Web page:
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)| false ( Ahearne, A., B. Schmitz, and J. von Hagen 2007), “ Internal and External Current Account Balance in the Euro Area,” Joint Bruegel, Korea Institute for International Economic Policy, and Peterson Institute for International Economics Workshop on “ Policy to Reduce Global Imbalances.”
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We gratefully acknowledge helpful comments from Céline Allard, Bas Bakker, Helge Berger, Mali Chivakul, Albert Jaeger, Kenneth Kang, Wojciech Maliszewski, Alasdair Scott, Antonio Spilimbergo, Alexander Tieman, Thierry Tressel, Shengzu Wang, and seminar participants in the European Department.
For this paper, EZ periphery includes the following countries: Greece, Ireland, Portugal, and Spain.
Unlike in the EZ periphery, a good part of foreign capital inflows to emerging Europe was in the form of FDI rather than debt. This reflects the investment needs experienced by many of these emerging market economies that were still undergoing transition and privatization in the run-up to the crisis. A higher share of FDI in foreign capital dampened the risk of sudden withdrawal, although the long-term growth-enhancing effect is unclear as much of the FDI in emerging Europe went into non-tradable sectors (see Kinoshita 2011).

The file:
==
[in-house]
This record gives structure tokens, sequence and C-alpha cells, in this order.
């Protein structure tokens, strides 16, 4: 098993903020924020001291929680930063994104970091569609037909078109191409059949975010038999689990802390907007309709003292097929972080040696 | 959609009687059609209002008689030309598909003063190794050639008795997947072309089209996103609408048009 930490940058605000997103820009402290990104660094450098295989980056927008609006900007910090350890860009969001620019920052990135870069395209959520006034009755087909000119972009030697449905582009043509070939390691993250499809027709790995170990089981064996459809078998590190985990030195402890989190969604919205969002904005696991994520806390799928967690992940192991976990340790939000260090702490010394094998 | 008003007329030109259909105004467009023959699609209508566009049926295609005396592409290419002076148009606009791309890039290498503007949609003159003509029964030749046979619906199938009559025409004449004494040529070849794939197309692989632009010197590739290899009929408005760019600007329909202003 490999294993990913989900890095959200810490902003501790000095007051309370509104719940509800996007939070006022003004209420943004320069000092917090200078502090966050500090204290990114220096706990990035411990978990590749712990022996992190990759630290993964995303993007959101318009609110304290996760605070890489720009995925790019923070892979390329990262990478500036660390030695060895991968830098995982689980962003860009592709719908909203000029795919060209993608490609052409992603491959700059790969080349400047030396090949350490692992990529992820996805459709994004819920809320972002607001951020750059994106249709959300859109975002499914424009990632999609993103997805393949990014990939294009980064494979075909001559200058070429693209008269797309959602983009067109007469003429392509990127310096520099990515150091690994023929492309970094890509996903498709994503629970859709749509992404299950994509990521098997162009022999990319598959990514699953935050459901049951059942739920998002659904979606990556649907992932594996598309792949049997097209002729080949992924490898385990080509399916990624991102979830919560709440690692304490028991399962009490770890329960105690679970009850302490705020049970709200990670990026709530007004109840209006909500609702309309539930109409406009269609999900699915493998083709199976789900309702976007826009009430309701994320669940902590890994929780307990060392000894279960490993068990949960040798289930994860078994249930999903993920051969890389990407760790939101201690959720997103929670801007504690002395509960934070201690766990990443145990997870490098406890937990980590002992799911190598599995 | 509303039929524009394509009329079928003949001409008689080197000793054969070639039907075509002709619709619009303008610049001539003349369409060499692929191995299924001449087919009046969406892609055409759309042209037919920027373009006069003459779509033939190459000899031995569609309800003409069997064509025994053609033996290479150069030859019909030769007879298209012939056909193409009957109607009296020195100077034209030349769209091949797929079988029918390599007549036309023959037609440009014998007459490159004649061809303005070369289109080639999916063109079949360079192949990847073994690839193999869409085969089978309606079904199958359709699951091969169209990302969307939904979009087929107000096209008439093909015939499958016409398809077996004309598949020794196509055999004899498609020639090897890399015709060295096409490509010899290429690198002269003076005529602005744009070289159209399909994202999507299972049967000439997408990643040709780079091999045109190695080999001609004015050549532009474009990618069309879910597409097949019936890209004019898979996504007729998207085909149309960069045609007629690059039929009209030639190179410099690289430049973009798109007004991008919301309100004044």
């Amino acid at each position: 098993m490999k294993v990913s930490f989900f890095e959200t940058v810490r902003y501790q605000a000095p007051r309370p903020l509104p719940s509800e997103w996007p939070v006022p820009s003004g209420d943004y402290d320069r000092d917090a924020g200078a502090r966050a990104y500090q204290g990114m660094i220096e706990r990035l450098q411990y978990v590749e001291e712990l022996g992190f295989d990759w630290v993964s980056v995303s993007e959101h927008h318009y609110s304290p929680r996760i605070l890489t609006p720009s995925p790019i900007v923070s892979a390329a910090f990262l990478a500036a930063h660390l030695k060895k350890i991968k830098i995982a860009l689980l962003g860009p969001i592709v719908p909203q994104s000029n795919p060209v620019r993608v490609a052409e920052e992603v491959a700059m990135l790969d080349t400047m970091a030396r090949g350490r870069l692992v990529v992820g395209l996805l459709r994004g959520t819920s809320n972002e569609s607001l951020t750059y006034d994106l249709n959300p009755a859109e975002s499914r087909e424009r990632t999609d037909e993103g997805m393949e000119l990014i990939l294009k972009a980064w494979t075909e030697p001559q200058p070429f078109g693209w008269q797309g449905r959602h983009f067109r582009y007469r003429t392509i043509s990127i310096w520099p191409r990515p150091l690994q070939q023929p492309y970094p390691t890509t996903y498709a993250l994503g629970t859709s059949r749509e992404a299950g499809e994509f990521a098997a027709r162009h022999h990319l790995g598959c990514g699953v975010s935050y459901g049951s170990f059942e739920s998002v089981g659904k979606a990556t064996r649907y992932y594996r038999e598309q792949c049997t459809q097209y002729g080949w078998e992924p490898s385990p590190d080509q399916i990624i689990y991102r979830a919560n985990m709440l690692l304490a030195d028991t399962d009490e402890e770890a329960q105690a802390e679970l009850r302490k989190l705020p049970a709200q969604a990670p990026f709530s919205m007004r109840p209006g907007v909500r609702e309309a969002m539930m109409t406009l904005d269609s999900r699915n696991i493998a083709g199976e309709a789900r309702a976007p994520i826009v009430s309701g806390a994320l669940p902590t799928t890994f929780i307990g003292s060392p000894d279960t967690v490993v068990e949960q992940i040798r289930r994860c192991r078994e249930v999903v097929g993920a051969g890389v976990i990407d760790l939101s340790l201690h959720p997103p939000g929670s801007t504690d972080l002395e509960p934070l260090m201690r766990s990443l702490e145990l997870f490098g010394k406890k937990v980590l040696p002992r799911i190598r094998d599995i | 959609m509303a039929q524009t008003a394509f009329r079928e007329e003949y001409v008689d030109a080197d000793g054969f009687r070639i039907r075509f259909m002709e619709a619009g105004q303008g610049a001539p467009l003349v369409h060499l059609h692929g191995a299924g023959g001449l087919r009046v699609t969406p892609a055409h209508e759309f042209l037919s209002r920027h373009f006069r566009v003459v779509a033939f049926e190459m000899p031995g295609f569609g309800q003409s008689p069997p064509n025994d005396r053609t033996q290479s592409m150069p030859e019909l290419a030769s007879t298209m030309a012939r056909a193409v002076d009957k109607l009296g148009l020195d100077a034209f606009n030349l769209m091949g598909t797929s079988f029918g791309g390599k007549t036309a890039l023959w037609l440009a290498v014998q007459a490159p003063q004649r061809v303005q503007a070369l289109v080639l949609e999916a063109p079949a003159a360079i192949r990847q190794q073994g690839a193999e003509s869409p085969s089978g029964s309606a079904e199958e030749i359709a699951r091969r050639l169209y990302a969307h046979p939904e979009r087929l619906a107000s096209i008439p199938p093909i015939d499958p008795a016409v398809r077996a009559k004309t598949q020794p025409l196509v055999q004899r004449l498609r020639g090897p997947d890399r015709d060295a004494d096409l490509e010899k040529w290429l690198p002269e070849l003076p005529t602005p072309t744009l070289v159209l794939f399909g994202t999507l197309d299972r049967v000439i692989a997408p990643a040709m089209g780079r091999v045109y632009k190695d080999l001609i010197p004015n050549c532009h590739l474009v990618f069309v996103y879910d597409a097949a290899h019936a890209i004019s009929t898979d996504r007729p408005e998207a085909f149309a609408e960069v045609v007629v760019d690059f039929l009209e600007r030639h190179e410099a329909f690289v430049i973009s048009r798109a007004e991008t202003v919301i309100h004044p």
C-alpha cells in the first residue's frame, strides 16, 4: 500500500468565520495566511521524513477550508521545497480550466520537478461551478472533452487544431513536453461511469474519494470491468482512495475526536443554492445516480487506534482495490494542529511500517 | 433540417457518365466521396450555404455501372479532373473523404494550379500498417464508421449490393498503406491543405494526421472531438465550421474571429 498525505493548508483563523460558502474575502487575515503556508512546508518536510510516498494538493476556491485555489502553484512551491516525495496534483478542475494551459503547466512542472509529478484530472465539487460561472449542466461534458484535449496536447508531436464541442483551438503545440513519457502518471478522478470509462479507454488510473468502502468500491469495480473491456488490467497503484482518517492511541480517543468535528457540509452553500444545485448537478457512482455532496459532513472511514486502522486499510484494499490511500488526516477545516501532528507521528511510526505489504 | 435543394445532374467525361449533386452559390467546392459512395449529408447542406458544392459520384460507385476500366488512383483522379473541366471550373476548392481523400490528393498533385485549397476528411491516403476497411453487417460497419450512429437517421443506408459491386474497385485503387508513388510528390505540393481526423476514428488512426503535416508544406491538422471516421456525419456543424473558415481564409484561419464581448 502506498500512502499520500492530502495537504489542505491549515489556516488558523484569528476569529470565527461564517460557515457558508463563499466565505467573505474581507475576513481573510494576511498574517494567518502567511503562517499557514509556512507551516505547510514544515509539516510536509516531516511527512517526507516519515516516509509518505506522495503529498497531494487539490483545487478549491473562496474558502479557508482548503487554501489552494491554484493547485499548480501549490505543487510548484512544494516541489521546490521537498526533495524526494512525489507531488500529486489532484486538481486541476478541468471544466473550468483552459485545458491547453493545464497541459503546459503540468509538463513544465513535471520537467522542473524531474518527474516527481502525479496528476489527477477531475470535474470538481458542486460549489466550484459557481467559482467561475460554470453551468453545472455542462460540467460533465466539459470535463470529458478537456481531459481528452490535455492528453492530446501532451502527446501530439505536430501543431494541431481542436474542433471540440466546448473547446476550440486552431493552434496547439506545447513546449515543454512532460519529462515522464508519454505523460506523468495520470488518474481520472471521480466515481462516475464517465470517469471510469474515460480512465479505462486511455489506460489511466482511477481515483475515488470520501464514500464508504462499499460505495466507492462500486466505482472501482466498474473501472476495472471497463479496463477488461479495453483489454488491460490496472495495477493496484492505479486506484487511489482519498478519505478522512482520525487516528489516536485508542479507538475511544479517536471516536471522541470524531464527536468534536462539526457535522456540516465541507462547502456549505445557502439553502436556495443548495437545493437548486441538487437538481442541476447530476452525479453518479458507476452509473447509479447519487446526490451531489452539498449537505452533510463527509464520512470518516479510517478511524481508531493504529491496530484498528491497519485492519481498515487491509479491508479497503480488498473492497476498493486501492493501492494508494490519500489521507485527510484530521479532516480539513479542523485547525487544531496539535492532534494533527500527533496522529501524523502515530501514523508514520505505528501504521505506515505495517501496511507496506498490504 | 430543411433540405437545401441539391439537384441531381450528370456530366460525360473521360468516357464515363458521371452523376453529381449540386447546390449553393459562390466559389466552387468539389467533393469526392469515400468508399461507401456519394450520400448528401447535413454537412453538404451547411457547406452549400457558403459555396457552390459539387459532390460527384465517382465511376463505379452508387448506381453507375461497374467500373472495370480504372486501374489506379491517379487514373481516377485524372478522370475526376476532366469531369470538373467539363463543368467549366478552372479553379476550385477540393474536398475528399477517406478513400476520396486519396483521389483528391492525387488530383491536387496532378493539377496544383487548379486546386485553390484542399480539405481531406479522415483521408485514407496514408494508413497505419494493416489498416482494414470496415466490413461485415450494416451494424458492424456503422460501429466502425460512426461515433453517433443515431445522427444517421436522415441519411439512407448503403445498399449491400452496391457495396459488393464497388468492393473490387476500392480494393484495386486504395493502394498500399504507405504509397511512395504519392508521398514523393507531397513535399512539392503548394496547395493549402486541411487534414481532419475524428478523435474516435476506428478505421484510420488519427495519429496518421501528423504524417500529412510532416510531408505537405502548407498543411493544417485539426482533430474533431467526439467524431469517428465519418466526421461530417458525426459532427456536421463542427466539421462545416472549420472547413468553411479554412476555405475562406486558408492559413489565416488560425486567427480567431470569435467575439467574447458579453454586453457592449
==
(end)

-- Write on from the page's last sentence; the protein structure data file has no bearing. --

With the exception of Bulgaria, Denmark, Finland, Luxembourg, Spain, and Sweden, all other EU countries pursued a pro-cyclical fiscal position during 2003-07, as captured by the cyclically-adjusted fiscal balance in the WEO database. Rahman (2010) shows that most countries in emerging Europe experienced pro-cyclical revenue boom during 2003-7, but only a few countries managed to translate this into higher fiscal space as expenditure policies were also pro-cyclical.
In this paper, we do not attempt to investigate whether adjustment has been “complete” against some equilibrium benchmark, but simply explain how changes in CA balances have been affected by changes in various explanatory variables. This paper also does not address the issue of intra-euro zone imbalances and treats countries in the euro zone as individual countries without exchange rate policy option.
In times of negative output gap, the proportion of credit-constrained households and firms, which adjust spending in response to a change in disposable income, is higher. See Baum and others (2012).
While all three dimensions are clearly interlinked, this simplistic representation nevertheless offers a useful and intuitive framework to analyze the relative importance of different groups of factors on current account developments before and during the crisis.
The crisis dummy variable is equal to one in 2008–11 and zero for other years.
Model findings are robust to the choice of an alter native base year.
These results are robust to alternative choice of variables capturing financing, such as BIS reporting banks’ flows.
During the boom period of 2000-07, fiscal balances in the EM sub-sample changed on average by 0.4 percent of GDP annually.